This article examined value orientations toward wildlife among the adult general Danish public in relation to age, sex, past and present residence, education, and income, using a U.S. survey instrument on Wildlife Value Orientations (WVO). The study used an Internet-based questionnaire sent to a representative sample of the Danish public in 2012 (n = 1,001). As predicted, there was a predominance of mutualists and a large segment of distanced individuals. Sex was the only variable shown to have a pronounced effect on WVO, with females being more mutualist-oriented than males. Information about the general public’s WVO can be used to check against the orientation of other specific groups such as landowners and hunters. It can also prove useful for developing specific hunting and wildlife policies such as certification of wildlife managers.
Professor of Human-Animal Studies (Anthropology), University of Roehampton.
Expertise: The main focus of his research is that of human / animal relationships and he has written on bullfighting, cockfighting and zoos. For the past few years he has been conducting anthropological fieldwork on foxhunting in England and he is now writing a book on the culture(s) and meaning(s) of foxhunting. His other main research projects are a study of the cultural history of the wolf; the experiences and activities of sports hunters; taxidermised hunting trophies.Read More »
Conservation conflicts often involve tensions between human stakeholders. One highly topical conflict is that around migratory bird hunting in the Mediterranean, particularly in Malta. Here, tensions between hunters and anti-hunting groups have escalated to include rural surveillance operations by anti-hunting groups, physical scuffles with hunters, retaliatory poaching and measures unheard of in Europe, such as the use of drones or army interventions.
In June 2014, Malta’s hunters petitioned Parliament to protect ‘minority’ rights against ‘vindictive’ ‘abrogative referendums’. This was the latest episode in their long struggle against Malta’s environmental non-governmental organizations (ENGOS), which have taken increasingly strong stands against hunting as a morally distasteful practice. Based on a collaborative project between Conservation Biology and Anthropology, this paper documents the escalation of tensions following the establishment of the ‘Coalition for the Abolition of Spring Hunting’ (CASH) in July 2013, an alliance of local ENGOs pushing for a referendum to make spring hunting illegal. This paper additionally revisits a body of literature on ‘factionalism’, which despite being downplayed in narratives of Anthropology’s development, is still useful in helping us understand the hostilities dominating Malta’s hunting arena and can initiate fruitful collaboration and dialogue between Anthropology and Conservation Biology.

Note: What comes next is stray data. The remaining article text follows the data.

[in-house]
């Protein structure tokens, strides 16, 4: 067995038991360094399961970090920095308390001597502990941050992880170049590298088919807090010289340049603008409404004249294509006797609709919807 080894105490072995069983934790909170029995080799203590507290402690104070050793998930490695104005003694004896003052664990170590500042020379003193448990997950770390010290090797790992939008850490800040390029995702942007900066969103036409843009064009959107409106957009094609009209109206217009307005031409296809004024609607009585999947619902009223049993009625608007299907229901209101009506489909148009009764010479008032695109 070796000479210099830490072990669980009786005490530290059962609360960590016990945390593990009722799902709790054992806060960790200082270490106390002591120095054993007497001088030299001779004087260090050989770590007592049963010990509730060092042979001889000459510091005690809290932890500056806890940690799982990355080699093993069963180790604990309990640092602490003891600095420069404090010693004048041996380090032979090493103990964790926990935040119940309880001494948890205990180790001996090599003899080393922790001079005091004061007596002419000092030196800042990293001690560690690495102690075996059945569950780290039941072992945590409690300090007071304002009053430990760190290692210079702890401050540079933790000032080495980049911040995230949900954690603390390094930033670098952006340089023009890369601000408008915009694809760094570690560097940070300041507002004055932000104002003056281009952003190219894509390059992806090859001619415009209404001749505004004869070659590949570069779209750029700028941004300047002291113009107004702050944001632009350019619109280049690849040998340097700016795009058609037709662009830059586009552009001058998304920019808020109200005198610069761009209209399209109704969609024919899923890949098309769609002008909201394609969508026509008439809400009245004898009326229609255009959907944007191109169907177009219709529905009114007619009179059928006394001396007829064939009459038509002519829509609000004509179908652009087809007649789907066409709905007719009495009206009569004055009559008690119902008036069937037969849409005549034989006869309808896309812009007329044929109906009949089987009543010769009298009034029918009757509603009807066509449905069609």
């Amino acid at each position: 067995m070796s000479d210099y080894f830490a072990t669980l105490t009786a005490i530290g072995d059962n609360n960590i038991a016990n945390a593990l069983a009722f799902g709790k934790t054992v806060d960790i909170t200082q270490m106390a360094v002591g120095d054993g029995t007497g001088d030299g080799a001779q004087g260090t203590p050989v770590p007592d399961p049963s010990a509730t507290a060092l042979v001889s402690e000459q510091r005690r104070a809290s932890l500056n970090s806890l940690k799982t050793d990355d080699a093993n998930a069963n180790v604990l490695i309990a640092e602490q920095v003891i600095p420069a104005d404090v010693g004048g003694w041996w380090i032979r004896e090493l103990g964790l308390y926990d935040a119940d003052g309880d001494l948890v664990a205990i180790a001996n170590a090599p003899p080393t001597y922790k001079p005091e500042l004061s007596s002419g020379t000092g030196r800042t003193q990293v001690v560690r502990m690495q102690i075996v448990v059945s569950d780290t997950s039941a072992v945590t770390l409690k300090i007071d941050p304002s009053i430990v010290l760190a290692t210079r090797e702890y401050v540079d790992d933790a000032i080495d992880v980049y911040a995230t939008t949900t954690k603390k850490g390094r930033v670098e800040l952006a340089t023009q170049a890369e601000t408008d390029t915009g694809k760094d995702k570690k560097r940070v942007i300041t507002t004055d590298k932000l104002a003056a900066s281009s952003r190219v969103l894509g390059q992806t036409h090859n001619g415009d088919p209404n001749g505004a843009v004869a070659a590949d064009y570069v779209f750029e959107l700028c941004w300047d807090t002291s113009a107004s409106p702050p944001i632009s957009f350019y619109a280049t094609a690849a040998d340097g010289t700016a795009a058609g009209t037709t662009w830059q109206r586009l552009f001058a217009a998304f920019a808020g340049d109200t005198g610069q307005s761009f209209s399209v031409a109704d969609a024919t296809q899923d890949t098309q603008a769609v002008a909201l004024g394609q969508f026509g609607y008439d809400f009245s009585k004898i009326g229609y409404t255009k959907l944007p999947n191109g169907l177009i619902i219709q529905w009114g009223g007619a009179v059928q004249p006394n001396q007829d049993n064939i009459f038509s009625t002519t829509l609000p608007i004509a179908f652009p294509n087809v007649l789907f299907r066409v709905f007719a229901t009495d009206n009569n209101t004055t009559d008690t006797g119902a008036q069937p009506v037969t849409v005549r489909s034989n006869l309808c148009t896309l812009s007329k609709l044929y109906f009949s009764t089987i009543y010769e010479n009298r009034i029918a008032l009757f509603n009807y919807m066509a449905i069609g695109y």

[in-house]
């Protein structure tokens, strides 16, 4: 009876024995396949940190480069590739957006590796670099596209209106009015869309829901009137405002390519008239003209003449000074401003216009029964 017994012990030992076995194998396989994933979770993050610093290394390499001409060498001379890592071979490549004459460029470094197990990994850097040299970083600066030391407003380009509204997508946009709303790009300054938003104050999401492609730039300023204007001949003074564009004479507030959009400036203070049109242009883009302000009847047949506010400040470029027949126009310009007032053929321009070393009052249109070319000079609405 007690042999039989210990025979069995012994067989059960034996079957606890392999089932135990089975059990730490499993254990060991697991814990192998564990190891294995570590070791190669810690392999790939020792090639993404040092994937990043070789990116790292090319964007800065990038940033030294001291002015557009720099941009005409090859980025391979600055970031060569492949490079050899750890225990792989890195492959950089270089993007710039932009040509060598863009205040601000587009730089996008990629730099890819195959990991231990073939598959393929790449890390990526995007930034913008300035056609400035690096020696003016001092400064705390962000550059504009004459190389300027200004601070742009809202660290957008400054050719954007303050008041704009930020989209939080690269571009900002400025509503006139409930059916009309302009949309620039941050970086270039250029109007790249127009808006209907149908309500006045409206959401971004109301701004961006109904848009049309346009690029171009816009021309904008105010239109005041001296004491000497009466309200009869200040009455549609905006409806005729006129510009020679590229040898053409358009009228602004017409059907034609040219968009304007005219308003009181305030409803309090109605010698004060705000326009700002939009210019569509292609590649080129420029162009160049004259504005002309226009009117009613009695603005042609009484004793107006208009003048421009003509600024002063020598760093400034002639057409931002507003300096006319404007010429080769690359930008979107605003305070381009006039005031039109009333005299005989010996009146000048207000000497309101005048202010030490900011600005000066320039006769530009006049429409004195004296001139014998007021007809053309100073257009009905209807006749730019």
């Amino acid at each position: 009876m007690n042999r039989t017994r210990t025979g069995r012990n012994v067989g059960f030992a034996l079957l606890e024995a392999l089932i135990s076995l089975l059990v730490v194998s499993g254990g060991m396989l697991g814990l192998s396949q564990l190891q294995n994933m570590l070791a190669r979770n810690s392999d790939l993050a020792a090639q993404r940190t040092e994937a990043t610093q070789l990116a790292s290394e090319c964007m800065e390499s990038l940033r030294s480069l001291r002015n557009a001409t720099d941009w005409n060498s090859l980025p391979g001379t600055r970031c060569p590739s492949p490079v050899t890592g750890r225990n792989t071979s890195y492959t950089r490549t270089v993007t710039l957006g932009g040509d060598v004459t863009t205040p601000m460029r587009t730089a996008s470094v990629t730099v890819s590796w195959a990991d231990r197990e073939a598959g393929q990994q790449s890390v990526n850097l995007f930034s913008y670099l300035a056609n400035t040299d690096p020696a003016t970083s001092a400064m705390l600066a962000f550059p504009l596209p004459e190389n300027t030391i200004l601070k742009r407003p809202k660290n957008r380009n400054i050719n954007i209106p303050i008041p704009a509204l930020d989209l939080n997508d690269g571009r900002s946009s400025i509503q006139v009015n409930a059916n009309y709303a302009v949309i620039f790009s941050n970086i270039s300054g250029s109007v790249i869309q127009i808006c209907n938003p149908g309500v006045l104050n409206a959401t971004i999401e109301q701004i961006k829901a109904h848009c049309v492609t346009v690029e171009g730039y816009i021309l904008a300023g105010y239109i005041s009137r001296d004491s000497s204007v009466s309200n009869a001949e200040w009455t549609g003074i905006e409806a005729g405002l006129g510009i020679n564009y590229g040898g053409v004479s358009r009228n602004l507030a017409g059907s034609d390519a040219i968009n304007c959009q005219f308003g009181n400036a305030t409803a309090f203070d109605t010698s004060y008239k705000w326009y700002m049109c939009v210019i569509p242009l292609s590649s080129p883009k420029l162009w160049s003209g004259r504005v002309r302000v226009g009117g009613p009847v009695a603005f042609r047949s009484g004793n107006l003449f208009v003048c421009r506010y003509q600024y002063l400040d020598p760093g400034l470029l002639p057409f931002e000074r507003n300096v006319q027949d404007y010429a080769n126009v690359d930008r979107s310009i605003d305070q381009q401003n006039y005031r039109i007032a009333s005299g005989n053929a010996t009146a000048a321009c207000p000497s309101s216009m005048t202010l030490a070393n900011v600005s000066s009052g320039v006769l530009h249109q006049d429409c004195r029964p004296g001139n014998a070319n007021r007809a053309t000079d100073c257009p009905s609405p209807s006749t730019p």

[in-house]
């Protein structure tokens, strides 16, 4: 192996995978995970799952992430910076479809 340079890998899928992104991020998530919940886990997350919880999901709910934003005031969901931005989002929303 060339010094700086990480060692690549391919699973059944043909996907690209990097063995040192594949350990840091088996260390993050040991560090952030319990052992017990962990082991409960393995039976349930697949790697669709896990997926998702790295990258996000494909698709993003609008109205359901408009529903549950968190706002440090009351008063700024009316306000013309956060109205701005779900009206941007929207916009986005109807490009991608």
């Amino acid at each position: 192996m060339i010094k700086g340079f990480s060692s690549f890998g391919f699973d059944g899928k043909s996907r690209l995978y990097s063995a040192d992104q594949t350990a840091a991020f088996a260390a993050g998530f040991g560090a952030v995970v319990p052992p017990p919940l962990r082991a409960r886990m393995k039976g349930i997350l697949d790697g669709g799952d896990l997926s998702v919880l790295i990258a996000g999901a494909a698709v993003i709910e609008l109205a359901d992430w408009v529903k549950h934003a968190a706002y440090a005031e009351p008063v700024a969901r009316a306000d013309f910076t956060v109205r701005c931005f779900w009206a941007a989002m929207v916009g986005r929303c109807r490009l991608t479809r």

As the world’s tigers, elephants, rhinos and pangolins continue to be poached, smuggled and sold, wildlife conservationists have declared war on wildlife trafficking and illegal hunting. These “wildlife wars” have received wide media coverage and led to an exceptional increase in enforcement through, for example, the use of drones for surveillance.
Military metaphors are powerful because they offer a way to explain abstract ideas about species conservation. Conservation is cast as a kind of war, something most people are more familiar with, if only through television. This comparison makes it easier to show how vital it is for donors and decision makers to support these issues. It is thus not surprising that military comparisons are now used not only to talk about topics such as wildlife poaching and invasive species, but also when discussing conservation in general.